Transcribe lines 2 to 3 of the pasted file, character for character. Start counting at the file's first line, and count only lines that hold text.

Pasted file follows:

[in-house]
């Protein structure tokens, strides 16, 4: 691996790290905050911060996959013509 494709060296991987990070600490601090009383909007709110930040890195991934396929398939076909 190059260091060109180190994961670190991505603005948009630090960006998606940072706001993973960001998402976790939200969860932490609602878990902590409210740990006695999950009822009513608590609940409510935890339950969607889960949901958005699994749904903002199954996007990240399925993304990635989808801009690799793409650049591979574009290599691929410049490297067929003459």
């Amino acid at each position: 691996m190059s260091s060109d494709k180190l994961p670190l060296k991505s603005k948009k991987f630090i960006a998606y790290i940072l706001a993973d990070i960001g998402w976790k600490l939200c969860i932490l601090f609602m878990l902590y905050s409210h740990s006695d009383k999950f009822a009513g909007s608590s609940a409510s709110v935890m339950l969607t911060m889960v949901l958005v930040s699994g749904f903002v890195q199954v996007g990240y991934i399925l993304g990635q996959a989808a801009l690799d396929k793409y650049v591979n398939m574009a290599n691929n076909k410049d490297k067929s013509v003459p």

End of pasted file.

């Protein structure tokens, strides 16, 4: 691996790290905050911060996959013509 494709060296991987990070600490601090009383909007709110930040890195991934396929398939076909 190059260091060109180190994961670190991505603005948009630090960006998606940072706001993973960001998402976790939200969860932490609602878990902590409210740990006695999950009822009513608590609940409510935890339950969607889960949901958005699994749904903002199954996007990240399925993304990635989808801009690799793409650049591979574009290599691929410049490297067929003459």
């Amino acid at each position: 691996m190059s260091s060109d494709k180190l994961p670190l060296k991505s603005k948009k991987f630090i960006a998606y790290i940072l706001a993973d990070i960001g998402w976790k600490l939200c969860i932490l601090f609602m878990l902590y905050s409210h740990s006695d009383k999950f009822a009513g909007s608590s609940a409510s709110v935890m339950l969607t911060m889960v949901l958005v930040s699994g749904f903002v890195q199954v996007g990240y991934i399925l993304g990635q996959a989808a801009l690799d396929k793409y650049v591979n398939m574009a290599n691929n076909k410049d490297k067929s013509v003459p």